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The actual question itself asks for the ratio between the smaller circle to the larger circle and the answer is C. $3-2\sqrt{2}$.

What I do not understand is how we are meant to get the radius of the smaller circle in terms of the radius of the larger circle as from there it would be comparatively simple to calculate the ratio between the two.

So far I have tried to treat the tangent points with the diameters as if they were in the center of the radius of the larger circle and that the intersection of two perpendicular lines coming off of this point would be the center of the circle. But this got me $\frac{1}{16}$ and nowhere close to any of the answers. Other than that I used the process of elimination to determine that of the choices provided C and E were the only ones possible.

The question along with a diagram is shown below.enter image description here

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    $\begingroup$ What did you try? $\endgroup$ Commented Mar 20, 2023 at 21:20
  • $\begingroup$ @ArcticChar I tried to treat the tangent points with the diameters as if they were in the center of the radius of the larger circle and that the intersection of two perpendicular lines coming off of this point would be the center of the circle. But this got me 1/16 and nowhere close to any of the answers. Other than that I knew it would be less than 1 and only C is less than 1 which implies that it was probably the answer and the answer key corroborates that. $\endgroup$ Commented Mar 20, 2023 at 21:39
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    $\begingroup$ @EliCompton FYI, using an Approach0 search, there's Let R be the region of the disc $ x^2+y^2\leq1 $ in the first quadrant. Then the area of the largest possible circle contained in R. Note that the ratio of areas doesn't depend on what the outer circle's radius is. Thus, having it be $1$, with its center being at $(0,0)$, your smaller circle is the largest possible in that quadrant. Thus, as the linked answer indicates, ... $\endgroup$ Commented Mar 20, 2023 at 22:30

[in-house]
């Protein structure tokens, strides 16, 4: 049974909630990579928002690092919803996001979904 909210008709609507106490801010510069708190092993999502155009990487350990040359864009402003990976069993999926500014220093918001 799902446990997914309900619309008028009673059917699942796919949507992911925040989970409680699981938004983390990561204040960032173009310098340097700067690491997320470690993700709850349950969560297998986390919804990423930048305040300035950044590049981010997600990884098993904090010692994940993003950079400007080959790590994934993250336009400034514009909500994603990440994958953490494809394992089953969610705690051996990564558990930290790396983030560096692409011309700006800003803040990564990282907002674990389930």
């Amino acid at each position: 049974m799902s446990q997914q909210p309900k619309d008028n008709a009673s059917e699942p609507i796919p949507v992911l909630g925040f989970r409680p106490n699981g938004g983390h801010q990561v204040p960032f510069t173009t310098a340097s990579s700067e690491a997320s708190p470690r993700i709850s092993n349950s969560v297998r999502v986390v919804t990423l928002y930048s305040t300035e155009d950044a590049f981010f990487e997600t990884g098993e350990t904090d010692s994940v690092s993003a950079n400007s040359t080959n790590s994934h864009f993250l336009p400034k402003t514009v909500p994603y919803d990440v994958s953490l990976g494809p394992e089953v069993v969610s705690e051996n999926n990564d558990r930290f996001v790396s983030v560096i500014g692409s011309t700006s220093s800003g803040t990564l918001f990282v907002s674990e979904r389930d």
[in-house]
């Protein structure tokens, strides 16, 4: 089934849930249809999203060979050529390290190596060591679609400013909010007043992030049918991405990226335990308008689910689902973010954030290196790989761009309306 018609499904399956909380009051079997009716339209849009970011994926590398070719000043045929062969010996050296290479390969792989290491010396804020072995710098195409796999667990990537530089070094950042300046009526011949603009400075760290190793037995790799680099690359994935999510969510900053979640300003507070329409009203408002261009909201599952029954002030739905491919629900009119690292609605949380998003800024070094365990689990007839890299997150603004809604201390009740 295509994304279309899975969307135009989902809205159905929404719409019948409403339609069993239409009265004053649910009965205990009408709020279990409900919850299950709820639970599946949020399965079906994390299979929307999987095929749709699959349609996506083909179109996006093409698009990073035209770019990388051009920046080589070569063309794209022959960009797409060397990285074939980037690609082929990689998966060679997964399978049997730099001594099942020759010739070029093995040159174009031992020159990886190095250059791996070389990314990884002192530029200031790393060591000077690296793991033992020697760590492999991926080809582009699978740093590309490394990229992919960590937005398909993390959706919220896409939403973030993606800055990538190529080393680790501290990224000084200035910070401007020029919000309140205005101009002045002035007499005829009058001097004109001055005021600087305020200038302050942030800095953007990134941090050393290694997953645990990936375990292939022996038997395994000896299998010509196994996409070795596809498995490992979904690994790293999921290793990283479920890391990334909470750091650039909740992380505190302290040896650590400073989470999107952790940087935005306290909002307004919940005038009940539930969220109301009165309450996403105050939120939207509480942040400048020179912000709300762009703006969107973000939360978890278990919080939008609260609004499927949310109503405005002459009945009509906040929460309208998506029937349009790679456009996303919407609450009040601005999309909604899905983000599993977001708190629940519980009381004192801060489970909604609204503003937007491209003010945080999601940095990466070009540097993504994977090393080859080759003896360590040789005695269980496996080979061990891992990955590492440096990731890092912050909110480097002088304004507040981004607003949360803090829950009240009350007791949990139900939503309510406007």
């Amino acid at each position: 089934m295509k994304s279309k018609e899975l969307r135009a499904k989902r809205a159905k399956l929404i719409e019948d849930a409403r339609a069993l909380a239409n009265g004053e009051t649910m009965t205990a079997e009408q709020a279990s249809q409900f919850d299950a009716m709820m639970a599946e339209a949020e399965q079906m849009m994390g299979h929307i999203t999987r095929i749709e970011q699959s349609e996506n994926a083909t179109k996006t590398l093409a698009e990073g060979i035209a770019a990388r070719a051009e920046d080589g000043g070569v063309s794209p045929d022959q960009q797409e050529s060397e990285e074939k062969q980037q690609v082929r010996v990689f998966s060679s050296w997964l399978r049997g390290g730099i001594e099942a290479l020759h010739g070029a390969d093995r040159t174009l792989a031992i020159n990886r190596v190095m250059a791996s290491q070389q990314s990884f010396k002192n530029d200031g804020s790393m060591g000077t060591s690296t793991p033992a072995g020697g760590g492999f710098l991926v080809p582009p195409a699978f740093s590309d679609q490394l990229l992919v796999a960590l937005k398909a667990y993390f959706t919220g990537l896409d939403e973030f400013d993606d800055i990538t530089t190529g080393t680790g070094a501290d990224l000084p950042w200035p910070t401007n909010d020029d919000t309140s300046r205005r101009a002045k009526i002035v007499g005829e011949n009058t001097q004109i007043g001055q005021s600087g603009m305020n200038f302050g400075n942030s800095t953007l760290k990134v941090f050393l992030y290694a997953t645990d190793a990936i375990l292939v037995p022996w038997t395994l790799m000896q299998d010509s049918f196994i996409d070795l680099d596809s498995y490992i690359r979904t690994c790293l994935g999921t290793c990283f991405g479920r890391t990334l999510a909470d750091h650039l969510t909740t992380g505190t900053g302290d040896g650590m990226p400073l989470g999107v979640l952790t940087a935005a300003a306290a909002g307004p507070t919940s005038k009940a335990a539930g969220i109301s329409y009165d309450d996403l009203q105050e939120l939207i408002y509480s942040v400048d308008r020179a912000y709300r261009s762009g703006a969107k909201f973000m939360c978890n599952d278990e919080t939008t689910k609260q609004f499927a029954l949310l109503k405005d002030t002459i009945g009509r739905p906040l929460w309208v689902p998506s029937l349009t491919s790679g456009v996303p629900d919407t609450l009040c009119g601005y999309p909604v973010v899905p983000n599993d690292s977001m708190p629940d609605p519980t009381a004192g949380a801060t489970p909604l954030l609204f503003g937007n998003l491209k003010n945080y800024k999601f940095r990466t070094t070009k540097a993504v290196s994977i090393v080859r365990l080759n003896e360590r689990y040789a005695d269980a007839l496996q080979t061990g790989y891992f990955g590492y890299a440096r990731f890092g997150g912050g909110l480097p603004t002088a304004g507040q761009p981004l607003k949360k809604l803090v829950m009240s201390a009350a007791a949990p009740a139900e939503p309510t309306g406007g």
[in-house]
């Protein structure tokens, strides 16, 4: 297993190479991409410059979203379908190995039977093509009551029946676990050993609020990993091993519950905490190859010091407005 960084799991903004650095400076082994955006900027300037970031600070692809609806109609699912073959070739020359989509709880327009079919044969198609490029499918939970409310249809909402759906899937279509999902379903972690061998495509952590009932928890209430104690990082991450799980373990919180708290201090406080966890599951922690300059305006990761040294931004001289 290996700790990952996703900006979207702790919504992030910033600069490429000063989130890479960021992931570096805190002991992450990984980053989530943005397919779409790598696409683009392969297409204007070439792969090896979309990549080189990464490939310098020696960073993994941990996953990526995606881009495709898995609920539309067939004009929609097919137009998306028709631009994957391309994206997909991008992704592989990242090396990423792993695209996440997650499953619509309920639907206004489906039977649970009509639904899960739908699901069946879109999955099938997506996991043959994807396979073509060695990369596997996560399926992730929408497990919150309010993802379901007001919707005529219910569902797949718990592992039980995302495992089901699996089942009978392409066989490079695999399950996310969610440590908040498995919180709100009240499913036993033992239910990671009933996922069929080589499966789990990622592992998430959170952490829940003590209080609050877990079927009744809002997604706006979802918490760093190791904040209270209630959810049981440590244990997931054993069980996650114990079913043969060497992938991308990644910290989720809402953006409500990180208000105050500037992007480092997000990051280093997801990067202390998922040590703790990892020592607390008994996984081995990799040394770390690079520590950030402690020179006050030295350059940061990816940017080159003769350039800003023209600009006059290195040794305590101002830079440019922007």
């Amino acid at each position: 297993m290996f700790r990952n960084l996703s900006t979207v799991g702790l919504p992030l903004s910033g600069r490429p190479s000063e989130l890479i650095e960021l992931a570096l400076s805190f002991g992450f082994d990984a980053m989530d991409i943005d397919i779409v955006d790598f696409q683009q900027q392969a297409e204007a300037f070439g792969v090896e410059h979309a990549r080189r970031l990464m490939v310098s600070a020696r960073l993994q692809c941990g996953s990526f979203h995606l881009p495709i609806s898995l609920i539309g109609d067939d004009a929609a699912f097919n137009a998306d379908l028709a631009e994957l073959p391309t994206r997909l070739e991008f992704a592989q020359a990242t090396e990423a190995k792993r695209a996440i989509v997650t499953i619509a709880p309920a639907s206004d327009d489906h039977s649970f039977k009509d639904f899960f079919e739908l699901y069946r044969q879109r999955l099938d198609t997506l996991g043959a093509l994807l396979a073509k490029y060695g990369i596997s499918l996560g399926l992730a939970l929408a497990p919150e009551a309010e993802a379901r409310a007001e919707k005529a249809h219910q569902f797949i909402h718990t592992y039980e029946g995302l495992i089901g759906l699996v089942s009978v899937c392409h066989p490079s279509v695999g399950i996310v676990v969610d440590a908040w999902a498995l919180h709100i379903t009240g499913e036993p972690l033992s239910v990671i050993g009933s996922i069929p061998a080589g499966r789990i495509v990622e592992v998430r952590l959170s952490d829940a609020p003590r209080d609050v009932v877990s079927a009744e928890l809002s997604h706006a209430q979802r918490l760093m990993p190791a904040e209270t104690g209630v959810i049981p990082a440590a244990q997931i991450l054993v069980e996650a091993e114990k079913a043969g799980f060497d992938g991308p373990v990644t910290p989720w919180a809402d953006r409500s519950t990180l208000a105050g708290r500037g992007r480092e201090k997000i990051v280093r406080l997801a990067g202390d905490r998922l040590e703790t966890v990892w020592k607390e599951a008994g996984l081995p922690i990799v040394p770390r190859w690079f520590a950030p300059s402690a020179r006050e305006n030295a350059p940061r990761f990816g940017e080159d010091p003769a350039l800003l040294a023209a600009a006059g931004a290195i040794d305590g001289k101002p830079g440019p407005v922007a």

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    $\begingroup$ @EliCompton (cont.) the center of the smaller circle is on the line joining the circles' tangent point to the larger circle's center. From this, you can determine a relationship between the $2$ ratios, then square it to get the resulting answer. $\endgroup$ Commented Mar 20, 2023 at 22:32

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HINTS:

Drawing a figure is a necessary first step.

$$ d( d+2r)=r^2,~~ d+2r =R~$$

Eliminate $d$

$$ R( R-2r)= r^2 $$

By which theorem of circles is the above result obtained?

$$x=r/R ~\text {= ratio of radii}, ~~x^2+2x-1=0 $$

$$ x=\pm\sqrt{2} -1 $$

Which root to choose? Why?

How do you get area ratio from ratio of radii $x$?

Also a more straight forward approach is suggested by @John Omielan using Pythagoras theorem, please see his comment.

enter image description here

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    $\begingroup$ I believe it's somewhat easier to use the Pythagorean theorem to get, using your diagram and values, that $r+d=\sqrt{2}r$, so $R = (r+d)+r=(1+\sqrt{2})r$. Thus, one just needs to do something like multiply both sides by $\sqrt{2}-1$ and then square the result, plus there's no quadratic equation involved and, thus, need to solve it and choose a particular root. $\endgroup$ Commented Mar 20, 2023 at 22:41
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    $\begingroup$ Yes indeed more straight forward! $\endgroup$
    – Narasimham
    Commented Mar 20, 2023 at 22:47

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